Tottenham vs Arsenal predictions: Expert view, analysis and key questions answered ahead of north London derby

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·4-min read
Tottenham vs Arsenal predictions: Expert view, analysis and key questions answered ahead of north London derby
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Tottenham and Arsenal meet tonight in the biggest north London derby for years.

Arsenal are four points ahead of Spurs in the race to finish fourth and will secure qualification to the Champions League for next season with a win this evening. Tottenham know victory would ramp up the pressure on the Gunners going into the final two games of the season.

So, how will both managers approach the game tactically? How might Arsenal look to stop Harry Kane and Heung-min Son? How significant is playing in the Champions League next season for both clubs’ prospects? And what is the worst case scenario for Spurs if they lose?

Our Tottenham and Arsenal correspondents, Dan Kilpatrick and Simon Collings, dissect some of the big talking points ahead of the game.

What will be the key areas on Thursday night?

DK: The key to stopping Tottenham is stopping Harry Kane, which will require squeezing the space in the middle of the park where the England captain likes to operate.

Similarly, Spurs - who played with practically no midfield in the 3-1 defeat at the Emirates in September - should aim to shut down Martin Odegaard, the orchestrator of many Arsenal attacks. In short, control of the centre ground feels vital.

 (Tottenham Hotspur FC via Getty I)
(Tottenham Hotspur FC via Getty I)

SC: For Arsenal, it is all about stopping Tottenham’s lethal front three. The absence of Kieran Tierney in defence is a blow and Ben White being out too would also be a pain for Mikel Arteta.

Kane has caused teams countless problems by dropping deep and playing in Son, so Arsenal need to devise a plan to stop that. A possible solution could be going with a back three, so one of the centre-backs can follow Kane when he drops off.

How will the managers approach the game tactically?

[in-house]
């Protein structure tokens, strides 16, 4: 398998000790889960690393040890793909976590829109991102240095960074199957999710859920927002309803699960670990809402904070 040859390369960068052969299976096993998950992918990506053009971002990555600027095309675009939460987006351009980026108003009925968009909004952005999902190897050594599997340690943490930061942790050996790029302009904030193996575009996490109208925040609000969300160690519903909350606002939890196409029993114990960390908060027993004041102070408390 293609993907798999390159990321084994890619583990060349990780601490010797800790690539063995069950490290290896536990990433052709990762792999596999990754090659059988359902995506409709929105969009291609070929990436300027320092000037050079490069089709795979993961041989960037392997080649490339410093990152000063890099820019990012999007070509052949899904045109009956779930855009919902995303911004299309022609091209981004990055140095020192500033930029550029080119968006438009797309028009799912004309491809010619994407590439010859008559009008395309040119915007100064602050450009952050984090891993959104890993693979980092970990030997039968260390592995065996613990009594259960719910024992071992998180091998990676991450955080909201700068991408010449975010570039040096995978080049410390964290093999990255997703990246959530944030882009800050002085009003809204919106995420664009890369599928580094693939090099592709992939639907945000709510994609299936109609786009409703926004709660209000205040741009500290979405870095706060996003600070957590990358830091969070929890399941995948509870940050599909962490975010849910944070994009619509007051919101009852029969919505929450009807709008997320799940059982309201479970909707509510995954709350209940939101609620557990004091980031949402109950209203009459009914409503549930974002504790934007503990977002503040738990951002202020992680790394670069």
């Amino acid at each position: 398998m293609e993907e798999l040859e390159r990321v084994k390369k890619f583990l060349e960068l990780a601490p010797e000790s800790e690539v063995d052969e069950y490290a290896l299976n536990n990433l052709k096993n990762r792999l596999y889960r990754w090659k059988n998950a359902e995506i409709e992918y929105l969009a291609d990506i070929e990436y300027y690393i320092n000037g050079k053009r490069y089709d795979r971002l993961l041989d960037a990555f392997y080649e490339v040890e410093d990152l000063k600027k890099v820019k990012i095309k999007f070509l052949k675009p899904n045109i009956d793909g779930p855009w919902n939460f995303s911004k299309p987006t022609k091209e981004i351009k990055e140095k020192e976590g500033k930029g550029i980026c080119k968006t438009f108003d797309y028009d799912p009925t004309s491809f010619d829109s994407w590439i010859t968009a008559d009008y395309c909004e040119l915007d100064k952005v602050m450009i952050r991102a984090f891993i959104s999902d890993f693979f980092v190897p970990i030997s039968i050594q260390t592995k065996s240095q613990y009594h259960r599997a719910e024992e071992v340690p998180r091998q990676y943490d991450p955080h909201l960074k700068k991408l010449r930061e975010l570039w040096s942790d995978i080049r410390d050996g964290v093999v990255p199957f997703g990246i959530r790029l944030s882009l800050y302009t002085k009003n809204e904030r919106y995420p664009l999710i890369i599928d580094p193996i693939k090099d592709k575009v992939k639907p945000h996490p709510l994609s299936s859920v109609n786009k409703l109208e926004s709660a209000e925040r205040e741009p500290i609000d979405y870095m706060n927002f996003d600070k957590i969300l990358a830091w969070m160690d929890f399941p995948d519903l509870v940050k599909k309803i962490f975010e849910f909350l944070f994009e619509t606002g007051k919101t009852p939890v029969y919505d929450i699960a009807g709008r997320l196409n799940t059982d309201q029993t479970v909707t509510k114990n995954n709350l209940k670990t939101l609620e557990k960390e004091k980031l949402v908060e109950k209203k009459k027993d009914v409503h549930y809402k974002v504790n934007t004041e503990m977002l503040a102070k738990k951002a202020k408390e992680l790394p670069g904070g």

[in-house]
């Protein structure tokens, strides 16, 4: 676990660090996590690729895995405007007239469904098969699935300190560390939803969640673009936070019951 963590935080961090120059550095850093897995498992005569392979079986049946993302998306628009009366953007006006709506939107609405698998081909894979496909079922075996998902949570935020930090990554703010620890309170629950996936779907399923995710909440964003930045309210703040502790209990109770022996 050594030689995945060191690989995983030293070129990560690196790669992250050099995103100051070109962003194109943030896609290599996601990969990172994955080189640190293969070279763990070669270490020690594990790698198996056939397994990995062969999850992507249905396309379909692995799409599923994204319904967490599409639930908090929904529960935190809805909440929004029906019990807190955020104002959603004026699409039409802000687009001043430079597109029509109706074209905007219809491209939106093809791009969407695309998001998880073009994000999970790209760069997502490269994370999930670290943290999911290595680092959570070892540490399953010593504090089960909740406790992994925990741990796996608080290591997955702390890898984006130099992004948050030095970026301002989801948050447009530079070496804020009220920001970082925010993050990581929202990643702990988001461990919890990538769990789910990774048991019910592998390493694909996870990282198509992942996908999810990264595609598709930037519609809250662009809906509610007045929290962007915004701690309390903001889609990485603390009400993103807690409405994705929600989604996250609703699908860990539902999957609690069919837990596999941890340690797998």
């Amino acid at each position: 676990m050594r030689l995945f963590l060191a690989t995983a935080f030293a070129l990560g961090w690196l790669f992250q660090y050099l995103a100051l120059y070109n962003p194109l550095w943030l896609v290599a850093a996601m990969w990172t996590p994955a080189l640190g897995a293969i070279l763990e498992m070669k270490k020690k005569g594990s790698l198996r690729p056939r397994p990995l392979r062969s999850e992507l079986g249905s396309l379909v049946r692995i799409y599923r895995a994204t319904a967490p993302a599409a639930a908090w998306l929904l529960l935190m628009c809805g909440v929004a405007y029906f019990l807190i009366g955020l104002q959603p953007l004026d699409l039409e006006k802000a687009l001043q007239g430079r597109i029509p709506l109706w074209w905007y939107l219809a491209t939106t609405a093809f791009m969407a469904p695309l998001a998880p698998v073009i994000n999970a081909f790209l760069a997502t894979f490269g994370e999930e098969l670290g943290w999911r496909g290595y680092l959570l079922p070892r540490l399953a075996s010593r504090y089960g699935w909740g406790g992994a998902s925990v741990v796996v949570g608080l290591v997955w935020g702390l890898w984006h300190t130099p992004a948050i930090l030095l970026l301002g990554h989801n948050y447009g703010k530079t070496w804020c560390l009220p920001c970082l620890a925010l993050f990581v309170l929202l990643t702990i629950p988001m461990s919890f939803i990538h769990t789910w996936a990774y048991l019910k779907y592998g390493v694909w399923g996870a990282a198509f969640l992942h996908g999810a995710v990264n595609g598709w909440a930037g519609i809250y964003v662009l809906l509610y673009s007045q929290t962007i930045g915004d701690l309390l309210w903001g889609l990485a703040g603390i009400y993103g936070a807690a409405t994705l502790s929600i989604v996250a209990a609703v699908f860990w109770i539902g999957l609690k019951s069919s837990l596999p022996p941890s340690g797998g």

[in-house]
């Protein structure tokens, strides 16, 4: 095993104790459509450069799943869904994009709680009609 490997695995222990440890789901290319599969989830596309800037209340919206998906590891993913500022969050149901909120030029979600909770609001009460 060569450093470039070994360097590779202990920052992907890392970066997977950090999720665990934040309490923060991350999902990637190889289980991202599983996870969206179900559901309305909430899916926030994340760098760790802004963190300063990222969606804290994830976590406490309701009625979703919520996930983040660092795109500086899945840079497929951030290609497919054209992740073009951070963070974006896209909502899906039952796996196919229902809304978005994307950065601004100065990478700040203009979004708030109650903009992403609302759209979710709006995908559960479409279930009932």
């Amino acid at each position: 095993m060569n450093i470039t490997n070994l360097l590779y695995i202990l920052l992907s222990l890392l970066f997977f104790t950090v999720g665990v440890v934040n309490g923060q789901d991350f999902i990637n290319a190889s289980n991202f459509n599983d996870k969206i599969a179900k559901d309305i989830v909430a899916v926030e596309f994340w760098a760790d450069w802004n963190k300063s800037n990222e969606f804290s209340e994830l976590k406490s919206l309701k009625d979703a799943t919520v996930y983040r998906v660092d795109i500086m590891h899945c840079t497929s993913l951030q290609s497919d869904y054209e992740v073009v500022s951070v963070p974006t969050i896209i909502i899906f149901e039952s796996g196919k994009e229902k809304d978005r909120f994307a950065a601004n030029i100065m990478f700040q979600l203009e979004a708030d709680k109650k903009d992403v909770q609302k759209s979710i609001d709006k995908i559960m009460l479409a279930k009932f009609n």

DK: Conte will be happy to allow Arsenal the lion's share of possession and instruct his side to attack the space with a series of quick breaks - the same approach which so frustrated Jurgen Klopp at the weekend.

Spurs will likely try to play out from the back, through Arsenal's press, and use Kane and Dejan Kulusevski as launchpads for their attacks.

 (Getty Images)
(Getty Images)

SC: Arteta usually likes his teams to dominate possession and control the game, but against Spurs he should really be looking to change things up.

Conte’s side struggle when teams sit deep and frustrate them, so Arsenal should really look to follow suit. If Arteta does try to get his team to dominate the game, then they must be wary about being caught out on the counter. Overcommitting in attack could be the Gunners’ downfall.

Is either manager likely to spring a surprise?

DK: No. Conte's XI has more or less picked itself since mid-February and, with wing-backs Matt Doherty and Sergio Reguilon ruled out for the season, there should be no selection dilemmas for the head coach. Only an unwelcome injury before the game would force his hand.

More surprising might be Conte's use of his subs, with Davinson Sanchez having been introduced first in two of the last three games. Steven Bergwijn and Lucas Moura are unfancied.

 (REUTERS)
(REUTERS)

SC: Arteta has gone with a 4-3-3 formation in most weeks, but he may look to revert to a 3-4-2-1 setup if personnel allows. Arsenal’s win against Chelsea showed the value of matching the opposition’s formation and Arteta would be wise to do so now.

If White is fit that makes it easy for Arteta to go with a back three that would include him, Gabriel and Rob Holding, but if he’s out Takehiro Tomiyasu could slot in.

What would failure to qualify for Champions League mean?

DK: The worst case scenario is that Conte walks at the end of the season, which would surely prompt Kane to seriously consider his future again. Certainly, missing out would set back Spurs' rebuild - while accelerating Arsenal's - by limiting their budget and the calibre of player they could target in the summer.

With Manchester United unlikely to be so poor next season, whoever misses out may rue a major chance squandered.

Whoever misses out on the Champions League may rue a major chance squandered

SC: It would not be the end of the world for Arsenal, but it would be a blow. At the start of the season no one would have predicted that the Gunners would finish top four. However, now they are so close to it, missing out would hurt.

Qualifying for the Champions League would boost Arsenal’s finances and allow them to accelerate their rebuild. They could spend more money on new signings and chase better players, with certain targets keen to join if Arsenal are in the Champions League.

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